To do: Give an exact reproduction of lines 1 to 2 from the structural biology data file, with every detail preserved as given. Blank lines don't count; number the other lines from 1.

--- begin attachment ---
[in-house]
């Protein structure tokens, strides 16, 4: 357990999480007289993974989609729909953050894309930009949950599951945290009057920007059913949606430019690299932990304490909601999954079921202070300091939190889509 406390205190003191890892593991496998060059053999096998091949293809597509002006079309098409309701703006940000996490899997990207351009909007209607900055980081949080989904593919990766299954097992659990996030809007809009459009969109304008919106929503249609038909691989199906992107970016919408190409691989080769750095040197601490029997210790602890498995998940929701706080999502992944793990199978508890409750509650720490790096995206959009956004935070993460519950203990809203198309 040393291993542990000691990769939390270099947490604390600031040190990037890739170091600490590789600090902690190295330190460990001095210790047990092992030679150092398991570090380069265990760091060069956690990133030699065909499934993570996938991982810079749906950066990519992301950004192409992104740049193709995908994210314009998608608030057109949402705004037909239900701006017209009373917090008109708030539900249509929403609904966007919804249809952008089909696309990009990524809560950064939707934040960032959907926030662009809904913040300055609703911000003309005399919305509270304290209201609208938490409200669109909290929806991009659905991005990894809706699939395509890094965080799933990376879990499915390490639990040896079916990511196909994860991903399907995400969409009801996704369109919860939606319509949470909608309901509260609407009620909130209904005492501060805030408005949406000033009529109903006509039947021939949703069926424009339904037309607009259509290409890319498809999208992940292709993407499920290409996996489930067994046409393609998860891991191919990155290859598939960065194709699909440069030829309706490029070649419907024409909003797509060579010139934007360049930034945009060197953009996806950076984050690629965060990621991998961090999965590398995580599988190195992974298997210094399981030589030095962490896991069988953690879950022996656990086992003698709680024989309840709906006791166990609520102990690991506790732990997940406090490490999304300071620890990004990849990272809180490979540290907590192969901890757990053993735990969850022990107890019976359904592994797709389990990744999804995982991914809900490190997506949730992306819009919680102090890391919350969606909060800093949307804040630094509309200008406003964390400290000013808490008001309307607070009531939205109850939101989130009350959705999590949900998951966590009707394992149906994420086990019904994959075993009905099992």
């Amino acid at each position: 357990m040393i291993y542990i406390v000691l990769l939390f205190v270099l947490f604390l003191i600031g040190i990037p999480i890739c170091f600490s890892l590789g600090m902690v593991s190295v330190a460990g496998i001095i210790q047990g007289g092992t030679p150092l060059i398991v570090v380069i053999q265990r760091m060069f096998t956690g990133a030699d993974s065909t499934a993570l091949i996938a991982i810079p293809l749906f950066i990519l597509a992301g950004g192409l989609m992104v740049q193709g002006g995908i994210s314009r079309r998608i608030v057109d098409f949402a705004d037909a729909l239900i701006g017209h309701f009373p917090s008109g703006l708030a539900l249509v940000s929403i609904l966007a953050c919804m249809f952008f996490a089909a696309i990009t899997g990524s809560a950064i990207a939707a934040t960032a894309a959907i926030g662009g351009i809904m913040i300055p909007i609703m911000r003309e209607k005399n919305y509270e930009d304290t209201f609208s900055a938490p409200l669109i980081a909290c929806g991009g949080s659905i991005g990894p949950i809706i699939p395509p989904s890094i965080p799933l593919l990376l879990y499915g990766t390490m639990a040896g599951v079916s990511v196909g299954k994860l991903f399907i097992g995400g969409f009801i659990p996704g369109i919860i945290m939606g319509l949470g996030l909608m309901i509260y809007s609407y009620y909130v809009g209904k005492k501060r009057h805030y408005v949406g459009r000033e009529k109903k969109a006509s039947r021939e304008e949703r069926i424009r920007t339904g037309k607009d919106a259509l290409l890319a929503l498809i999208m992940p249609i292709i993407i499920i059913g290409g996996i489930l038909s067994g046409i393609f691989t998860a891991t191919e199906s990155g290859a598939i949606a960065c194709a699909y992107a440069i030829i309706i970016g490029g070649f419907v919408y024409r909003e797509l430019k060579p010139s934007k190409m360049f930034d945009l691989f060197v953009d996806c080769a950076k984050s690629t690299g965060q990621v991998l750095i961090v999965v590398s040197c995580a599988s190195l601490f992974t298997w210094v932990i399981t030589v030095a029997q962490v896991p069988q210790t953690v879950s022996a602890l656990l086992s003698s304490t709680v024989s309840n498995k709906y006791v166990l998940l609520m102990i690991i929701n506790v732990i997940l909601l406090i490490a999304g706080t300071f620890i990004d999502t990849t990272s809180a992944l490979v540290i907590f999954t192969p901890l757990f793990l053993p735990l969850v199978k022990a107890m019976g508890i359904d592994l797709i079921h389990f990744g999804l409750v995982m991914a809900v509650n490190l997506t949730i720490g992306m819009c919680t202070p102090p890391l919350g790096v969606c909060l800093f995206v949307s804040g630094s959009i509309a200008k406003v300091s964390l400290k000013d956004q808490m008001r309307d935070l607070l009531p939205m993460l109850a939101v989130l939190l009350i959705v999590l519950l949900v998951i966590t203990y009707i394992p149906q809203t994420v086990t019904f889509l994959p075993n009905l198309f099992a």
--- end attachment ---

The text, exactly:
[in-house]
């Protein structure tokens, strides 16, 4: 357990999480007289993974989609729909953050894309930009949950599951945290009057920007059913949606430019690299932990304490909601999954079921202070300091939190889509 406390205190003191890892593991496998060059053999096998091949293809597509002006079309098409309701703006940000996490899997990207351009909007209607900055980081949080989904593919990766299954097992659990996030809007809009459009969109304008919106929503249609038909691989199906992107970016919408190409691989080769750095040197601490029997210790602890498995998940929701706080999502992944793990199978508890409750509650720490790096995206959009956004935070993460519950203990809203198309 040393291993542990000691990769939390270099947490604390600031040190990037890739170091600490590789600090902690190295330190460990001095210790047990092992030679150092398991570090380069265990760091060069956690990133030699065909499934993570996938991982810079749906950066990519992301950004192409992104740049193709995908994210314009998608608030057109949402705004037909239900701006017209009373917090008109708030539900249509929403609904966007919804249809952008089909696309990009990524809560950064939707934040960032959907926030662009809904913040300055609703911000003309005399919305509270304290209201609208938490409200669109909290929806991009659905991005990894809706699939395509890094965080799933990376879990499915390490639990040896079916990511196909994860991903399907995400969409009801996704369109919860939606319509949470909608309901509260609407009620909130209904005492501060805030408005949406000033009529109903006509039947021939949703069926424009339904037309607009259509290409890319498809999208992940292709993407499920290409996996489930067994046409393609998860891991191919990155290859598939960065194709699909440069030829309706490029070649419907024409909003797509060579010139934007360049930034945009060197953009996806950076984050690629965060990621991998961090999965590398995580599988190195992974298997210094399981030589030095962490896991069988953690879950022996656990086992003698709680024989309840709906006791166990609520102990690991506790732990997940406090490490999304300071620890990004990849990272809180490979540290907590192969901890757990053993735990969850022990107890019976359904592994797709389990990744999804995982991914809900490190997506949730992306819009919680102090890391919350969606909060800093949307804040630094509309200008406003964390400290000013808490008001309307607070009531939205109850939101989130009350959705999590949900998951966590009707394992149906994420086990019904994959075993009905099992």